For purposes of this disclosure, an information handling system may include any instrumentality or aggregate of instrumentalities operable to compute, classify, process, transmit, receive, retrieve, originate, switch, store, display, manifest, detect, record, reproduce, handle, or utilize any form of information, intelligence, or data for business, scientific, control, or other purposes. For example, an information handling system may be a personal computer, a server computer system, a network storage device, or any other suitable device and may vary in size, shape, performance, functionality, and price. The information handling system may include random access memory (RAM), one or more processing resources such as a central processing unit (CPU) or hardware or software control logic, ROM, and/or other types of nonvolatile memory. Additional components of the information handling system may include one or more disk drives, one or more network ports for communicating with external devices as well as various input and output (I/O) devices, such as a keyboard, a mouse, and a video display. The information handling system may also include one or more buses operable to transmit communications between the various hardware components.

The present invention provides systems and methods for single list BBS implementations for information handling systems that allow for significant configurability and ease of use improvements. In part, the present invention allows IPL and BCV devices to be properly handed in one list thereby decreasing the complexity of the boot process. In addition, the present invention allows the user interface in setup to be drastically simplified while adding increased flexibility and diversity in allowing IPL and BCV devices to be intermingled in whatever order the user desires.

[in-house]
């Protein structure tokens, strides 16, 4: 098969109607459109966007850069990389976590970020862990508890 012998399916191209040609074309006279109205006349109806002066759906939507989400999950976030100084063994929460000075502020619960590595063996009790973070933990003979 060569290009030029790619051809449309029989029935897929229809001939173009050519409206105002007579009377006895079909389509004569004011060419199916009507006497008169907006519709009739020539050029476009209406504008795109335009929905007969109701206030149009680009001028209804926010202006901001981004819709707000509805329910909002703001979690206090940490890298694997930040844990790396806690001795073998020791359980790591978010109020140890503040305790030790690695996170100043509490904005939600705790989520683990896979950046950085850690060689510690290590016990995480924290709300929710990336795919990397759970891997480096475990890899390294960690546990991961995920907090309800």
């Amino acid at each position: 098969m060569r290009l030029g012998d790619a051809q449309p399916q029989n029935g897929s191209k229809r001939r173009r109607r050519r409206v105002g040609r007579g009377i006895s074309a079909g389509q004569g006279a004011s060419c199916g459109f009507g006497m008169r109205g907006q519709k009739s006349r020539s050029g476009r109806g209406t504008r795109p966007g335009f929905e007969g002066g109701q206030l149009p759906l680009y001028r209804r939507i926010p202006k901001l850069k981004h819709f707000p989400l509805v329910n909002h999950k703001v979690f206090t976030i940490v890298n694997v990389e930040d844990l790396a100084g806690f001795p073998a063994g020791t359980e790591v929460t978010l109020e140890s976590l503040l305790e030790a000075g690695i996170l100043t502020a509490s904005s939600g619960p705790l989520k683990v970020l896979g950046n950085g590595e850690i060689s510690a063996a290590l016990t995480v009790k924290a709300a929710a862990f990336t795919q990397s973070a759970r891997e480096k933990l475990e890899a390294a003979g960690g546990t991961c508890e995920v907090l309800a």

By employing and managing a single BBS list, the present invention allows IPL and BCV devices to be maintained together such that the same features and controls that are currently available in the BIOS for standard two-list implementations can be applied to the single BBS list. In addition, prior BIOS techniques can be made available, such as, for example, adding new devices to the end of the list and labeling devices as “dormant” to be placeholders for devices that have been removed and that may be reinserted into the system in the future. In addition, like devices can still be differentiated, and priority and state of these devices can be maintained from boot to boot.